Posted by Dr Lina Dencik
Thousands of people protested in Washington, DC and around the United States on Saturday to voice their anger at the revelations of mass online surveillance programmes operated by the National Security Agency (NSA). The rally was organised by Stop Watching Us, a coalition of public advocacy organisations and companies that formed in June 2013 after the leaks by whistleblower Edward Snowden were published in the Washington Post and the Guardian.
Simultaneous protests took place in Germany and last month people marched in Paris under the same Stop Watching Us banner. But where are the protests in the UK? The documents provided by Snowden show that Britain has been at the forefront of online surveillance alongside the United States and has not only cooperated with the NSA but has operated its very own mass online surveillance programmes.
But in Britain we haven’t taken to the streets. In fact, we don’t really seem to care. YouGov published a poll a few days ago that showed that only 19% of the public think that the British security services should cut back their surveillance powers. The same poll also showed that the majority of the British public thought the recent leaks about surveillance powers were a ‘bad thing’ which aid Britain’s enemies. This is in marked contrast to opinion polls done in the US in the wake of the Snowden leaks which show significant concerns over privacy. In fact, Pew Research Center published a poll already back in July that showed that for the first time since the question was first asked in 2004 there is a greater concern with loss of civil liberties than with fear of terrorism amongst the American public.
President Obama has had to react to public outcry over NSA’s activities and announced in August a review of Section 205 of the Patriot Act and of NSA’s powers. In Britain, however, the parliamentary debate last week was not about the use of mass online surveillance programmes by the British state, but about the Guardian newspaper and whether it is guilty of treason for reporting on the activities carried out by NSA and GCHQ. The inquiry that will launch this week into British intelligence services after months of campaigning by privacy campaigners is already rumoured to be undermined by the close relationship between the Intelligence and Security Committee and the agencies in question and looks to mainly discuss whether the Guardian has ‘endangered national security’. When evidence now shows that GCHQ wanted to keep Tempora out of public debate predominantly because of questions around the legality of the programme more than anything else, why are we not up in arms about this? Why aren’t we protesting?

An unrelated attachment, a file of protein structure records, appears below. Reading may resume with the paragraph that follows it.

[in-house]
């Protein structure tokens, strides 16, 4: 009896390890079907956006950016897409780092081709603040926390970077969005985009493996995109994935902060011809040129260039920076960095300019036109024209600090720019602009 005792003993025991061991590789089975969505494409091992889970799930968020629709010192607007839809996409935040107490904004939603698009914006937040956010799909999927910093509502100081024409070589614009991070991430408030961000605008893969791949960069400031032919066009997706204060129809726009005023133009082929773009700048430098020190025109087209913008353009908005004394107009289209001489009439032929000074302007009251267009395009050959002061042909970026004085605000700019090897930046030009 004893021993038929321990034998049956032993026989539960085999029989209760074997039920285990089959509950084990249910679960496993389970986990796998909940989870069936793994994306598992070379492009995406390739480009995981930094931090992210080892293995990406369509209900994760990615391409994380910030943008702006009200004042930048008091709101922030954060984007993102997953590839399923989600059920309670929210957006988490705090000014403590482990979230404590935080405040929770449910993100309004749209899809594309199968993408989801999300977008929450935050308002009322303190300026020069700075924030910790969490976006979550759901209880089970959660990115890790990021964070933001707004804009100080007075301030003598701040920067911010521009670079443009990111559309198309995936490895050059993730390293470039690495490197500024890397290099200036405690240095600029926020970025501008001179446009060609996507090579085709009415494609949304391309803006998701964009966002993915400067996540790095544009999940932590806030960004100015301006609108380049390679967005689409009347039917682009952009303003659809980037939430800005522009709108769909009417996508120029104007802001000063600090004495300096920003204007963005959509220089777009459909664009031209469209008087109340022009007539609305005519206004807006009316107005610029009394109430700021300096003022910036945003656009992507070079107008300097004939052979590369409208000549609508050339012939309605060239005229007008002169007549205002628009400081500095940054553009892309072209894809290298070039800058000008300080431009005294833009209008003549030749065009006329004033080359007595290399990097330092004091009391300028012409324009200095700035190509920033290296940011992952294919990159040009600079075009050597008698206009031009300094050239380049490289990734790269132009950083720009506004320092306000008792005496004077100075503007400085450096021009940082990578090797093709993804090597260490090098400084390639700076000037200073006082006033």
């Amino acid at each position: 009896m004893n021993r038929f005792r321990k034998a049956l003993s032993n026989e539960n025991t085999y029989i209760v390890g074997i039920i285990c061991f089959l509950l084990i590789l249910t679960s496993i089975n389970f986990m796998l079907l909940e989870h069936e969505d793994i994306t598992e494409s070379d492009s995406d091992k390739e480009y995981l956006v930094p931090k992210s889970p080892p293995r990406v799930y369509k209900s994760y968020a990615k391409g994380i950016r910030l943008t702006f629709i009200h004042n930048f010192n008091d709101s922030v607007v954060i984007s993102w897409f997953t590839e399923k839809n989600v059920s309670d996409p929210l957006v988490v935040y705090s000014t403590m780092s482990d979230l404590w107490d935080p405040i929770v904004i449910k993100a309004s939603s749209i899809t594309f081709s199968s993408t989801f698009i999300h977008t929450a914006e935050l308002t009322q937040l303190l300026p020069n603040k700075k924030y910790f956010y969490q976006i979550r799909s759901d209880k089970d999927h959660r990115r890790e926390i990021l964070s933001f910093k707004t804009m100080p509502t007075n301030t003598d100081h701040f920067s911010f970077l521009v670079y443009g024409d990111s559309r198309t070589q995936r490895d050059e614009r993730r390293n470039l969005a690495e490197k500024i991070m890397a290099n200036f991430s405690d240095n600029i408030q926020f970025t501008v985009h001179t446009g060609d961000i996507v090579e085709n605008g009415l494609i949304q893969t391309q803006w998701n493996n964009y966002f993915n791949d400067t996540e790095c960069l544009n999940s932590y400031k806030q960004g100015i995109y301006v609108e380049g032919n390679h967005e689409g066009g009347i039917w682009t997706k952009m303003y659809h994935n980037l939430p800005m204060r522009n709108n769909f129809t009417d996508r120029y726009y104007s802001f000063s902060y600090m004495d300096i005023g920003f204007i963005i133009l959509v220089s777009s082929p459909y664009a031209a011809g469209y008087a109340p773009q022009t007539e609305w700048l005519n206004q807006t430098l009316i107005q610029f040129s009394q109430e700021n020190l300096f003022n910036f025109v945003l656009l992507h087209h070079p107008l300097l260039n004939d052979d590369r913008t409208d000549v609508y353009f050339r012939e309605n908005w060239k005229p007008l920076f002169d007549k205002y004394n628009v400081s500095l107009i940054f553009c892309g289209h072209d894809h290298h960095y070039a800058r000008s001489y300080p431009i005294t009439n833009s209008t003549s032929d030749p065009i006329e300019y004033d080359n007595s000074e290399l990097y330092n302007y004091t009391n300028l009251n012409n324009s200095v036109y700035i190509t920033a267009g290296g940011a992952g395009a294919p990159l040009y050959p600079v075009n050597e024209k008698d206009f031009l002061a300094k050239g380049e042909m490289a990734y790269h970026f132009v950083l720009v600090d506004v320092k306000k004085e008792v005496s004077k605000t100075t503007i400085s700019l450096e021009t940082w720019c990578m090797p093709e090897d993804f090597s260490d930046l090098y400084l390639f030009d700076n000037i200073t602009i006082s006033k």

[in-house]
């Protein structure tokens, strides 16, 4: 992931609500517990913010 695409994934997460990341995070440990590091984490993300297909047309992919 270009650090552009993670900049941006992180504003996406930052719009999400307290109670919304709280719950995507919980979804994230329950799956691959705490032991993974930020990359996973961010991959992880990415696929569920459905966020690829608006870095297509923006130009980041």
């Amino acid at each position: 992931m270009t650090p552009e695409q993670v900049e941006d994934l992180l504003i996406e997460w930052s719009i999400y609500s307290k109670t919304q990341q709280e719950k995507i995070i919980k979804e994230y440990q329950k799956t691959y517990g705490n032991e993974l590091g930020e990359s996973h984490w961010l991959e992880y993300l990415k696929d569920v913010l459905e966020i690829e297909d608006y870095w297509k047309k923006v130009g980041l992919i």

Some political activists I have spoken with have suggested that in a time of austerity bread-and-butter issues take precedence and people will take to the streets over issues that affect their pockets rather than what they perceive to be abstract concerns over rights. It is, perhaps, not co-incidental that in Cardiff this weekend, on the same day as Stop Watching Us was taking place in the United States and elsewhere, it was a march against the bedroom tax that made noise in the streets.
This is an enormously pressing issue for large numbers of people that struggle to make ends meet. But do current circumstances make privacy concerns and worries about who and what interferes with our communication a privilege? Certainly David Cameron would like us to think so. In a speech on Friday he described concerns over the way security measures are being used as ‘la-di-da, airy-fairy’ views, appealing to a generally dominant narrative that has shaped much of the post-Snowden public debate in Britain; a sort of patriotic duty not to question or challenge the work of British security services. In a piece for the German magazine Spiegel, Christoph Scheuermann argues that underlying the lack of interest in the Snowden leaks and the surveillance activities of GCHQ in the UK is a widespread blind and uncritical trust in the work of intelligence services: “Some still see the GCHQ as a club of amiable gentlemen in shabby tweed jackets who cracked the Nazis’ Enigma coding machine in World War II. The majority of people instinctively rally round their government on key issues of defense policy, sovereignty and home rule.”